Caster Semenya faces new classification after IAAF ruling
South African will need to artificially reduce testosterone levels in order to compete
South Africa’s Caster Semenya celebrates with her national flag after winning the athletics women’s 800m final during the 2018 Gold Coast Commonwealth Games. Photo: Saeed Khan/Getty Images
Caster Semenya will need to reduce her natural testosterone levels with immediate effect, by use of daily hormonal contraceptives, if her future times on the track are to be valid for record purposes – or if she intends on defending her Olympic and World titles over 800m.
The IAAF, the governing body of world athletics, have approved new eligibility regulations for a separate female classification to be known as an Athlete with Differences of Sexual Development (or DSDs), which will directly impact on Semenya and likely bring an end to the South African woman’s dominance over the shorter middle distance events in recent years.
For now, the new regulations will only apply to women’s international track events from 400m to the mile, and doesn’t necessarily ban women with DSDs from competing: they will still be free to race in national competitions, in events other than 400m to the mile, and in male or ‘intersex’ classified races. For all global times and record purposes however the new regulations will apply.
These new regulations will also prove controversial – and may end up in the Court of Arbitration for Sport (CAS), should a female athlete such as Semenya take a legal case against the IAAF.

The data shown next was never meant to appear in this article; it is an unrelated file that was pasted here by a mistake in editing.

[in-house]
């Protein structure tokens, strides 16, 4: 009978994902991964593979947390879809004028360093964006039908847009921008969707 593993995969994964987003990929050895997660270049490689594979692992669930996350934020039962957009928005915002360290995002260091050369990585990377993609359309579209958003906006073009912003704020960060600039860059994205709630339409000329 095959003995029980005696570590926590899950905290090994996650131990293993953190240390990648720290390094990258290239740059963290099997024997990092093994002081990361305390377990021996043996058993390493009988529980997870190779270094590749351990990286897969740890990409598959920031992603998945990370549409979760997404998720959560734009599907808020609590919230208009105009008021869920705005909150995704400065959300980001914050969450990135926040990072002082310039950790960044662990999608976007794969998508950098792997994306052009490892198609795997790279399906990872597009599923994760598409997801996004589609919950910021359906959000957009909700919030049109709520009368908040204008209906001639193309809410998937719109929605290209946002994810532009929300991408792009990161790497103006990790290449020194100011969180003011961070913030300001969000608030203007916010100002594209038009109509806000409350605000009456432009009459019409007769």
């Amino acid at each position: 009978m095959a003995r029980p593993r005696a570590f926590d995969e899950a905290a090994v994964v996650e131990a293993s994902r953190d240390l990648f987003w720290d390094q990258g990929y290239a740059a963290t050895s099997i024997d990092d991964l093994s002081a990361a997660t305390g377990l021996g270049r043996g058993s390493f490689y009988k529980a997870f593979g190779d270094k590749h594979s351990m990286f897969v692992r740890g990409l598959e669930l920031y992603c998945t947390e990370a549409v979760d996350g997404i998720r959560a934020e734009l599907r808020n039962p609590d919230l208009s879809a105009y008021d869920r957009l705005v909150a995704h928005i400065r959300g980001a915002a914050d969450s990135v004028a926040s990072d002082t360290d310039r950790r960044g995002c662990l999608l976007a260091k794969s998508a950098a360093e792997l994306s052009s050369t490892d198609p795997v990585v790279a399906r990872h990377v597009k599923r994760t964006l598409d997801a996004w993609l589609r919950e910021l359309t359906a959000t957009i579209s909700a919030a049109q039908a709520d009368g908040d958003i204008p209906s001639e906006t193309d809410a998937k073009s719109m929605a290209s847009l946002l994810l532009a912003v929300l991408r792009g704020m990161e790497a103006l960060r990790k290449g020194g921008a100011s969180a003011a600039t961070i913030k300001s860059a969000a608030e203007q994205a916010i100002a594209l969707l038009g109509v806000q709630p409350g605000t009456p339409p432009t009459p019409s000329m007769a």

In detailing the new eligibility regulations, the IAAF have outlined both their need and also their purpose, and which under Competition Rule 141, will come into effect on November 1st of this year. This is to allow female athletes with DSD’s a six-month “compliance” period, whereby they must undergo the testosterone reduction should they wish to avoid having to stand down from competition once the regulations come into effect.
The new DSDs rule also replaces the IAAF’s previous regulations governing eligibility of females with hyperandrogenism, which was successfully appealed to CAS, and has been suspended since 2015: according to the IAAF, “the previous hyperandrogenism regulations needed to be rewritten, to narrow their scope to certain track events, and to strengthen the restrictions applicable to athletes with DSDs participating in those events.
“The result is these new regulations, which seek to facilitate the participation in the sport of athletes with DSDs on terms that preserve fair and meaningful competition in the female classification.”
Semenya, 27, is the double Olympic champion and reigning World champion over 800m, and again underlined her superiority at the Commonwealth Games earlier this month when winning 800m-1,500m gold, the latter in a new South African record of 4:00.71. The only women who have consistently got close to Semenya over 800m are Francine Niyonsaba from Burundi, who finished second in Rio, and Kenyan Margaret Wambui, who finished third, both also understood to benefitting from the effects of hyperandrogenism.
While not naming any individual, these are among the athletes to be directly impacted by the new IAAF regulations. In explaining the new rule, the IAAF have also outlined how it will be enforced, and the evidence on which they have based their new limits of testosterone on female athletes (5 nmol/L in blood).
“Most females have low levels of testosterone circulating naturally in their bodies (0.12 to 1.79 nmol/L in blood); while after puberty the normal male range is much higher (7.7 - 29.4 nmol/L). Absent a DSD or a tumour, no female would have serum levels of testosterone approaching 5 nmol/L, but individuals with DSDs can have very high levels of natural testosterone, extending into and even beyond the normal male range.